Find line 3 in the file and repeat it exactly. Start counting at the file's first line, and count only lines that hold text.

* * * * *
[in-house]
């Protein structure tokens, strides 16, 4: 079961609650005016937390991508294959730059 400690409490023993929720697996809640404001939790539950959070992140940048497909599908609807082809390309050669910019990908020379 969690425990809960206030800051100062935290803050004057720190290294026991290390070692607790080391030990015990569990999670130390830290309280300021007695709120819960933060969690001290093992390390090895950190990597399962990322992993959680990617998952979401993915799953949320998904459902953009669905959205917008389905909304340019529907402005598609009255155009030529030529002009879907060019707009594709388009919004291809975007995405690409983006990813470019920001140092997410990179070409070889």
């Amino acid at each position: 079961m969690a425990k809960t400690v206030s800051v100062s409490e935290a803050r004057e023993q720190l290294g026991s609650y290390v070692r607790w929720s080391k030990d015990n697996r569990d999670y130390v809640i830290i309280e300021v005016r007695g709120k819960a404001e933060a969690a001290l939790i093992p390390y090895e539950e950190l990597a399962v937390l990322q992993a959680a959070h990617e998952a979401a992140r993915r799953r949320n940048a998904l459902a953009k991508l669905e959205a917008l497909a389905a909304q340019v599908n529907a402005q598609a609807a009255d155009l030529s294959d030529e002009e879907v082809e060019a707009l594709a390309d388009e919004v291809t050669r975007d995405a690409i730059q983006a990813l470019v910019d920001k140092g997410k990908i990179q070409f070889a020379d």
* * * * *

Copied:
């Amino acid at each position: 079961m969690a425990k809960t400690v206030s800051v100062s409490e935290a803050r004057e023993q720190l290294g026991s609650y290390v070692r607790w929720s080391k030990d015990n697996r569990d999670y130390v809640i830290i309280e300021v005016r007695g709120k819960a404001e933060a969690a001290l939790i093992p390390y090895e539950e950190l990597a399962v937390l990322q992993a959680a959070h990617e998952a979401a992140r993915r799953r949320n940048a998904l459902a953009k991508l669905e959205a917008l497909a389905a909304q340019v599908n529907a402005q598609a609807a009255d155009l030529s294959d030529e002009e879907v082809e060019a707009l594709a390309d388009e919004v291809t050669r975007d995405a690409i730059q983006a990813l470019v910019d920001k140092g997410k990908i990179q070409f070889a020379d």